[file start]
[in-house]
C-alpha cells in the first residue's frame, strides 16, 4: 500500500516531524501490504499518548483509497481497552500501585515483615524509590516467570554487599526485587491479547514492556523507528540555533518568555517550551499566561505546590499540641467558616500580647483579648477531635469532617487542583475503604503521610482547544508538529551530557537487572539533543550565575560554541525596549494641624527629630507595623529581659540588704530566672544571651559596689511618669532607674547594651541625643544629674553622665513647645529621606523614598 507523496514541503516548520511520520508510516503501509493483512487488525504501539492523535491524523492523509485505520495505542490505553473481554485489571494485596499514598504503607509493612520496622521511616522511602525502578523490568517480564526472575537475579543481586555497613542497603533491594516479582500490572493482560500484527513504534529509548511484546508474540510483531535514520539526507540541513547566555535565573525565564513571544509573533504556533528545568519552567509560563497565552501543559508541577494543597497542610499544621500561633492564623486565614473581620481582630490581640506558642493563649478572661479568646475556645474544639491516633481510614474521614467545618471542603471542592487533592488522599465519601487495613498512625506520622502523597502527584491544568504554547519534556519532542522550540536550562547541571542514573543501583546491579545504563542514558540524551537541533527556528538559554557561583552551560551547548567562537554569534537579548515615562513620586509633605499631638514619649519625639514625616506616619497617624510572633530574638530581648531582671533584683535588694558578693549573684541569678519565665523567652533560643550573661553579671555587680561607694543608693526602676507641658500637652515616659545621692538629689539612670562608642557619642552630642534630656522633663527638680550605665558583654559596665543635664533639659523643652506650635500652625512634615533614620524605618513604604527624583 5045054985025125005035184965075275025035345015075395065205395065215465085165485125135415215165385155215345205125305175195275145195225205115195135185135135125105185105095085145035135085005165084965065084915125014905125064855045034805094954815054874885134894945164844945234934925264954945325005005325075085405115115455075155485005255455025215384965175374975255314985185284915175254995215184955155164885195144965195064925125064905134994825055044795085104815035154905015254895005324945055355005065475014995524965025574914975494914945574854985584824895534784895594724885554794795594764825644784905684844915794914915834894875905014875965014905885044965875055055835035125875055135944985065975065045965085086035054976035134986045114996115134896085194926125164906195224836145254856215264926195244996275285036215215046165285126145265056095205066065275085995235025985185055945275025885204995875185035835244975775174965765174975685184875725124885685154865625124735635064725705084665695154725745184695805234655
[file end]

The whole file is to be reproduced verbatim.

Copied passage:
[in-house]
C-alpha cells in the first residue's frame, strides 16, 4: 500500500516531524501490504499518548483509497481497552500501585515483615524509590516467570554487599526485587491479547514492556523507528540555533518568555517550551499566561505546590499540641467558616500580647483579648477531635469532617487542583475503604503521610482547544508538529551530557537487572539533543550565575560554541525596549494641624527629630507595623529581659540588704530566672544571651559596689511618669532607674547594651541625643544629674553622665513647645529621606523614598 507523496514541503516548520511520520508510516503501509493483512487488525504501539492523535491524523492523509485505520495505542490505553473481554485489571494485596499514598504503607509493612520496622521511616522511602525502578523490568517480564526472575537475579543481586555497613542497603533491594516479582500490572493482560500484527513504534529509548511484546508474540510483531535514520539526507540541513547566555535565573525565564513571544509573533504556533528545568519552567509560563497565552501543559508541577494543597497542610499544621500561633492564623486565614473581620481582630490581640506558642493563649478572661479568646475556645474544639491516633481510614474521614467545618471542603471542592487533592488522599465519601487495613498512625506520622502523597502527584491544568504554547519534556519532542522550540536550562547541571542514573543501583546491579545504563542514558540524551537541533527556528538559554557561583552551560551547548567562537554569534537579548515615562513620586509633605499631638514619649519625639514625616506616619497617624510572633530574638530581648531582671533584683535588694558578693549573684541569678519565665523567652533560643550573661553579671555587680561607694543608693526602676507641658500637652515616659545621692538629689539612670562608642557619642552630642534630656522633663527638680550605665558583654559596665543635664533639659523643652506650635500652625512634615533614620524605618513604604527624583 5045054985025125005035184965075275025035345015075395065205395065215465085165485125135415215165385155215345205125305175195275145195225205115195135185135135125105185105095085145035135085005165084965065084915125014905125064855045034805094954815054874885134894945164844945234934925264954945325005005325075085405115115455075155485005255455025215384965175374975255314985185284915175254995215184955155164885195144965195064925125064905134994825055044795085104815035154905015254895005324945055355005065475014995524965025574914975494914945574854985584824895534784895594724885554794795594764825644784905684844915794914915834894875905014875965014905885044965875055055835035125875055135944985065975065045965085086035054976035134986045114996115134896085194926125164906195224836145254856215264926195244996275285036215215046165285126145265056095205066065275085995235025985185055945275025885204995875185035835244975775174965765174975685184875725124885685154865625124735635064725705084665695154725745184695805234655